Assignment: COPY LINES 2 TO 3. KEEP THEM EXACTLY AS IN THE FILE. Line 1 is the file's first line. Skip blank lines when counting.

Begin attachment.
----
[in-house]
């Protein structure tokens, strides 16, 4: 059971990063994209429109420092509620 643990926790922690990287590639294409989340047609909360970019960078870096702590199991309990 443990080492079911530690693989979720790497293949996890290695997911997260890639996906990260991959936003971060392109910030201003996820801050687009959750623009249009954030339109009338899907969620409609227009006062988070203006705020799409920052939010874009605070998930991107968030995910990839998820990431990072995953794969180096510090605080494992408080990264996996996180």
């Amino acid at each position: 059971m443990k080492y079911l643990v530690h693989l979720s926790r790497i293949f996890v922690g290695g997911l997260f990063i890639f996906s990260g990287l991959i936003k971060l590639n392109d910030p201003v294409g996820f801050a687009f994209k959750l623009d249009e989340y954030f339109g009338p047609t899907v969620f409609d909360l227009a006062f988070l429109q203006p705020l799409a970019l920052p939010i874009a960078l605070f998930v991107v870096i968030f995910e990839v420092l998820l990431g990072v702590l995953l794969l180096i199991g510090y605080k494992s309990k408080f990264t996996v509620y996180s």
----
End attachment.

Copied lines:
């Protein structure tokens, strides 16, 4: 059971990063994209429109420092509620 643990926790922690990287590639294409989340047609909360970019960078870096702590199991309990 443990080492079911530690693989979720790497293949996890290695997911997260890639996906990260991959936003971060392109910030201003996820801050687009959750623009249009954030339109009338899907969620409609227009006062988070203006705020799409920052939010874009605070998930991107968030995910990839998820990431990072995953794969180096510090605080494992408080990264996996996180």
């Amino acid at each position: 059971m443990k080492y079911l643990v530690h693989l979720s926790r790497i293949f996890v922690g290695g997911l997260f990063i890639f996906s990260g990287l991959i936003k971060l590639n392109d910030p201003v294409g996820f801050a687009f994209k959750l623009d249009e989340y954030f339109g009338p047609t899907v969620f409609d909360l227009a006062f988070l429109q203006p705020l799409a970019l920052p939010i874009a960078l605070f998930v991107v870096i968030f995910e990839v420092l998820l990431g990072v702590l995953l794969l180096i199991g510090y605080k494992s309990k408080f990264t996996v509620y996180s």